I have an odd relationship with my dad. I complain to him, and I share with him things I am not happy with in my life, which I’m sure most people do with their parents. I do that because he’s always been very good at understanding why I feel the way I do. He normally does a good job of getting underneath an issue and explaining why I feel upset or betrayed or let down or disengaged or however it is I feel when I talk to him.
This pattern has two major issues: he gets a slanted view of my life and everything in it, and he advises me according to this slanted view of my life. I share with him girl issues, and as a result he things that the girls in my life are bad people (or, at the least, not the right people for me). I shared with my dad anxiety about things I do; I did this a lot in Thailand. Because I complained about Thailand to my dad, he advised that I leave.
When I try to correct my dad and explain that everything is not as bad as I’m making out—“No no no, it’s not as bad as all that”—he always gives me this smile that says “you’re backtracking so that I don’t tell you to do the hard thing”. Because the hard thing is always to terminate the circumstances that are “as bad as all that”: stop talking to that friend, leave that country, don’t date that girl etc.
But when I don’t correct my dad, my dad allows me to do something much worse: revel in it. If I complain about a thing to my dad he will understand, relate and justify the way I feel. It’s a lot harder to fix or get over a problem when you feel justified feeling the way you do. It’s difficult to notice this is happening. It sounds like my dad is giving me comfort and support, but he is actually nurturing the negative emotions and allowing them to manifest. I revel in my dad’s support and I begin to believe that everything really is as bad as I have led my dad to believe it is. Then I feel even worse about the situation, because I forget all the good bits.
I told my dad recently that I thought I was depressed. It was refreshing not to hear the ‘you’ve got so much going for you, just cheer up’ speech, but it wasn’t helpful to then hear my dad rattle off all the reasons depression is actually a justified thing for me to have. My dad had two options, and although he doesn’t realise it, the option he chose was the nurturing depression option.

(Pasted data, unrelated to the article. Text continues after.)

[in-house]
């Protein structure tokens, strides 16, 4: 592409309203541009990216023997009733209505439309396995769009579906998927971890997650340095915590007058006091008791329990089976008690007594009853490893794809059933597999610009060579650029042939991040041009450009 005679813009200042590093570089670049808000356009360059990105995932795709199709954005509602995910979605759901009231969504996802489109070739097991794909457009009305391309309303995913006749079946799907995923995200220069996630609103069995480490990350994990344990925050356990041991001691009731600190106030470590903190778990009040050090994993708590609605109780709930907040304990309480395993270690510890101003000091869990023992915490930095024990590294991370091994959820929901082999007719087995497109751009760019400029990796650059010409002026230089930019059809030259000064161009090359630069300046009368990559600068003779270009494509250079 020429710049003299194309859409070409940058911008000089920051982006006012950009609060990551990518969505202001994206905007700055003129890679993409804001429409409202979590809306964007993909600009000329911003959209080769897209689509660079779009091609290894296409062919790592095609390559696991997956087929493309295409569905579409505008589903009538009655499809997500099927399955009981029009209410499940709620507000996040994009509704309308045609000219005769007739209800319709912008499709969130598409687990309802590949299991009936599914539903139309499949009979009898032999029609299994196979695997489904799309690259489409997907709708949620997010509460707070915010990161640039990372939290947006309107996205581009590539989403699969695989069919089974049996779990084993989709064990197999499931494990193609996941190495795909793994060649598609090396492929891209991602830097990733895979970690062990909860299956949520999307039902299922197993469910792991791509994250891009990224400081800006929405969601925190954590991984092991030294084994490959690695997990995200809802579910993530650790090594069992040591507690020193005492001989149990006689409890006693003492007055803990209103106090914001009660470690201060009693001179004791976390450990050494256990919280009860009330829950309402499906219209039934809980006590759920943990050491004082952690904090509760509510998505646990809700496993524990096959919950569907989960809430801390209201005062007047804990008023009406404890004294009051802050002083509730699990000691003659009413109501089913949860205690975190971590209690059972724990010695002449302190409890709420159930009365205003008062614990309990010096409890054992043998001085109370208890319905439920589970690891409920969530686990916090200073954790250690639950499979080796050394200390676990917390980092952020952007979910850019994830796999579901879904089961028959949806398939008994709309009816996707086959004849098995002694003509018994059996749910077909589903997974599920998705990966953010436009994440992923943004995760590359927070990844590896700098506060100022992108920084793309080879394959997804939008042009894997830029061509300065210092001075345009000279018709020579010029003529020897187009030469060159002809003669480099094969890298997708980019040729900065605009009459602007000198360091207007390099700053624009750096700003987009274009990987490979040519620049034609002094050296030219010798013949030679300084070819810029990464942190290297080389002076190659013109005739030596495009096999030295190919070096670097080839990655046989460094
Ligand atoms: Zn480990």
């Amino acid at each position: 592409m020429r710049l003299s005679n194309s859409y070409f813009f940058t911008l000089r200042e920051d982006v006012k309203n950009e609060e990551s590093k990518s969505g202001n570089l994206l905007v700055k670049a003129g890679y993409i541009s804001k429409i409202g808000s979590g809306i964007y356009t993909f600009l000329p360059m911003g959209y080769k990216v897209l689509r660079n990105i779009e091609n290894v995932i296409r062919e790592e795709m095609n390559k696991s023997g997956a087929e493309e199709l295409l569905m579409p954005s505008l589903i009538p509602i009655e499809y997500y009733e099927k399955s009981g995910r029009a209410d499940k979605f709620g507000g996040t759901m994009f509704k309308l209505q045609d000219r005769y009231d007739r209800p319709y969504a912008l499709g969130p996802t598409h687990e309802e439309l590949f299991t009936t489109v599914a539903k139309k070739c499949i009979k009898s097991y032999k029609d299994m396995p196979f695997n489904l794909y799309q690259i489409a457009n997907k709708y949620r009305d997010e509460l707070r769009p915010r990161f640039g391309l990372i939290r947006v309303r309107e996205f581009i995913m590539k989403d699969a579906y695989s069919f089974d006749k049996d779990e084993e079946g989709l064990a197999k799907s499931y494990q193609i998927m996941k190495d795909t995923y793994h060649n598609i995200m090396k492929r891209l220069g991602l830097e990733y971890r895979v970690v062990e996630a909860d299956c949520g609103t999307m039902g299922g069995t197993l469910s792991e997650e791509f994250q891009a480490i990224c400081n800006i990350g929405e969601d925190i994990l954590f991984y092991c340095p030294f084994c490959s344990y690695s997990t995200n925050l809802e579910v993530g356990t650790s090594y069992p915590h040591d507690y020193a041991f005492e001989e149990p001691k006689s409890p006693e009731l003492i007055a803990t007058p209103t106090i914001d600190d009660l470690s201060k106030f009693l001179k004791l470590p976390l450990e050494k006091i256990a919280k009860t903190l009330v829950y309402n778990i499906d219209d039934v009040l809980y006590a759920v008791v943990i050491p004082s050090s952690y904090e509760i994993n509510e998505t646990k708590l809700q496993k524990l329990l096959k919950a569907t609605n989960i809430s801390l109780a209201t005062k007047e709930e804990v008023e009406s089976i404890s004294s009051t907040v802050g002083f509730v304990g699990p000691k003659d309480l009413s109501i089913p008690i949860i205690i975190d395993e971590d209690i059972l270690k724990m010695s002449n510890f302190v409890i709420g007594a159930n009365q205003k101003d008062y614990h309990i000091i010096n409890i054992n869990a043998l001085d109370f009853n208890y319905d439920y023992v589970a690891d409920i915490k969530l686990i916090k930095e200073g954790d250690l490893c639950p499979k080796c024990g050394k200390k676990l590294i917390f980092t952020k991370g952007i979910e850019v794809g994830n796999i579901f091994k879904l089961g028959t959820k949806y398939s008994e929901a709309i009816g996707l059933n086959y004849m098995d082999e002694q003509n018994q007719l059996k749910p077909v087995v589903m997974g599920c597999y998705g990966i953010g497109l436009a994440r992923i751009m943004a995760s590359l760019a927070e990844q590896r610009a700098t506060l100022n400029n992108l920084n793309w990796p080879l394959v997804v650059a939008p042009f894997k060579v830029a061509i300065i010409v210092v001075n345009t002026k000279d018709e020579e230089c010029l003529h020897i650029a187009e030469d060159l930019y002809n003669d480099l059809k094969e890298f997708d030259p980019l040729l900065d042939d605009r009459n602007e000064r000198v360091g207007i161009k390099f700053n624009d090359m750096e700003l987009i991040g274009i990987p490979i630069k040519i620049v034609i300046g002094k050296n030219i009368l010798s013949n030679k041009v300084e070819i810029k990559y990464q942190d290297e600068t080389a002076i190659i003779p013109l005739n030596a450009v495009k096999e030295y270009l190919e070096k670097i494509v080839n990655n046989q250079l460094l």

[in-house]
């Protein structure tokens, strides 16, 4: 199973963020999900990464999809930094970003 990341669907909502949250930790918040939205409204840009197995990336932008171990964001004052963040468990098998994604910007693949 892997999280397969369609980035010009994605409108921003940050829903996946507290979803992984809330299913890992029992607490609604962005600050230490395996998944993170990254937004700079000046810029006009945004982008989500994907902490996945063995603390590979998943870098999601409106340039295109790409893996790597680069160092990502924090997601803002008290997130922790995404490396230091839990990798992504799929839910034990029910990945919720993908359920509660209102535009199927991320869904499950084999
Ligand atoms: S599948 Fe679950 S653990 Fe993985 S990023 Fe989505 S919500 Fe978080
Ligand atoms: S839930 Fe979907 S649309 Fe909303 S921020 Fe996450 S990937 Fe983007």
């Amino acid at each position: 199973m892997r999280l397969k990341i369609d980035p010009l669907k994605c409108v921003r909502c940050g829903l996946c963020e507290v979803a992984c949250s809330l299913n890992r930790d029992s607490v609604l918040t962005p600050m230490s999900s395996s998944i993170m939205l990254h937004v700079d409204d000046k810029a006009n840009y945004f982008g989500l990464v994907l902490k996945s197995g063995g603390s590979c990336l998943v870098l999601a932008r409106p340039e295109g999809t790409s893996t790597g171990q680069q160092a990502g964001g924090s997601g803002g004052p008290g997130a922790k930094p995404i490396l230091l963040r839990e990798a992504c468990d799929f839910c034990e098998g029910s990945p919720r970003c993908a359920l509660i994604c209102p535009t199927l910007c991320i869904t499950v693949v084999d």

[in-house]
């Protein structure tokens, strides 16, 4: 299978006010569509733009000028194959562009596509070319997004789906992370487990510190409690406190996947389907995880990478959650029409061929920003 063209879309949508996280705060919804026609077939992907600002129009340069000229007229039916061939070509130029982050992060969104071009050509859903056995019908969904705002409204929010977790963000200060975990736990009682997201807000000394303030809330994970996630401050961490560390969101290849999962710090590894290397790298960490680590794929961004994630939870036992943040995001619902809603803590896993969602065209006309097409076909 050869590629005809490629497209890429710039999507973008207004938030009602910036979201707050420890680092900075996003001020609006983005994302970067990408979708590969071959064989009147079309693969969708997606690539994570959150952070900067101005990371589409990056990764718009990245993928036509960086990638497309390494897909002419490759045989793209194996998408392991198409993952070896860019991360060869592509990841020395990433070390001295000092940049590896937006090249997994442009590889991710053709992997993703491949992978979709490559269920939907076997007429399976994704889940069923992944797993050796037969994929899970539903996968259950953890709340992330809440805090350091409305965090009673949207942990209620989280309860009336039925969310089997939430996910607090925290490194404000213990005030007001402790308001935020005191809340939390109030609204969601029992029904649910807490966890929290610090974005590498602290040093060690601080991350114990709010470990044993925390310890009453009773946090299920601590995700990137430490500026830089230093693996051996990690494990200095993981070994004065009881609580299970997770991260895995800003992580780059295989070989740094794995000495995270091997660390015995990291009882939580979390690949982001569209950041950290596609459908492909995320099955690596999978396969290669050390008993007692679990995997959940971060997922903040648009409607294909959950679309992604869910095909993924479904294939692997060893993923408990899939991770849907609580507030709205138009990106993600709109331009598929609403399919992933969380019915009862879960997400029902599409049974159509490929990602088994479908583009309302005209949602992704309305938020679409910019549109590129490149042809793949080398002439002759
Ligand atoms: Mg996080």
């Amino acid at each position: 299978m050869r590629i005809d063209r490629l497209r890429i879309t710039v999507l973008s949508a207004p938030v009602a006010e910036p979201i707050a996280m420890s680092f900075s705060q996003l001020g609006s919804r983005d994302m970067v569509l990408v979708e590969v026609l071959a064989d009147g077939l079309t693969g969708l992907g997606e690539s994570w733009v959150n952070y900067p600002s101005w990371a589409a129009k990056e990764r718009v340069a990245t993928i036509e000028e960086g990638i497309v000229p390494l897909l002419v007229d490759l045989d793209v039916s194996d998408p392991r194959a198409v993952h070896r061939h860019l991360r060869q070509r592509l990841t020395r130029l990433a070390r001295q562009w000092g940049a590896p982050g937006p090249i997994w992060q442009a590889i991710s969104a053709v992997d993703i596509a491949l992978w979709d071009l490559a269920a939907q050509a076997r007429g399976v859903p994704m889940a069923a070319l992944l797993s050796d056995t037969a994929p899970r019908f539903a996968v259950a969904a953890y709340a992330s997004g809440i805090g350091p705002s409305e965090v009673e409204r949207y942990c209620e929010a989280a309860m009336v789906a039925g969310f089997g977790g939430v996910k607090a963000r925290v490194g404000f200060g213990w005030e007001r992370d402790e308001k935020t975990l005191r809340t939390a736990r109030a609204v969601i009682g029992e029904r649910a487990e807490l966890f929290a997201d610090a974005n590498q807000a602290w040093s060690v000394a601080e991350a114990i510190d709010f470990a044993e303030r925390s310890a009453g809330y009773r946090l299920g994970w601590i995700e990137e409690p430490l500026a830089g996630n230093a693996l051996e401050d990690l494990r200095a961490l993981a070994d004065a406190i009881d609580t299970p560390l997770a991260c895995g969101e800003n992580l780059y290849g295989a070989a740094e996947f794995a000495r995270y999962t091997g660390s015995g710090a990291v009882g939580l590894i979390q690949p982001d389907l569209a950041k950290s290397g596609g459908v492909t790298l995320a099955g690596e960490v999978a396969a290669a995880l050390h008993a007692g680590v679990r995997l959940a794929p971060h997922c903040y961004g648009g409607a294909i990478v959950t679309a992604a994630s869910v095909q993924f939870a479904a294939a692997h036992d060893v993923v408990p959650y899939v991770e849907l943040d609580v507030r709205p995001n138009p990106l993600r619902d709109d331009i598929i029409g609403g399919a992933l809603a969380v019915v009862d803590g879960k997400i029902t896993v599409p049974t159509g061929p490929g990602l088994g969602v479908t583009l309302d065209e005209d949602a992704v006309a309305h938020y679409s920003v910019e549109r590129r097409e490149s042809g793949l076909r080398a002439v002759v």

“Well, the human mind benefits a lot from sex, and you haven’t had that for a while—which is your own fault, really. You should have kicked your girlfriend into touch ages ago and found a nice Thai girl. I bet you regret not taking a Thai girl out, eh? And what did you turn that down for? A girl who broke up with you as soon as you were back in the country. Pity. You got stuck in a bit of a rut out in Thailand too, I don’t think you’ve properly had fun for a long tim. Not only that, but now you’re back in this country and it’s dark and miserable and cold. High suicide risk round this time of year*. Most of your friends don’t live round here anymore, and most of the people who are still here are sorry little ne’er-do-wells. I’d tell you to move away too, but there aren’t really any jobs anywhere.”
Ah yes, I feel so much better… if you don’t mind I’m just going to fix myself a drink… of bleach. I’ll find my mortality at the bottom of one of these bottles, I’m sure.
*I was aware of that.
I kind of wish my dad would stop saying “Thai girls”. I know he means 17 and over, but there were so many seedy paedophile-types out there that I do not understand it the way he means it! But I kind of wish he could give me a “you’ve got so much going for you” speech:
“You’re not dead. And as long as you’re not dead you’ve got some amazing opportunities ahead of you. You are a lot more than not dead, you’re youthful. The chances to do something exciting abound! There’s not a lot of work here, but that’s an excuse to travel. Work somewhere exciting and adventurous! My opportunities hadn’t come to me by the time I was your age. You can do something amazing with your life.”
Yeah, that. I want my dad to say that to me.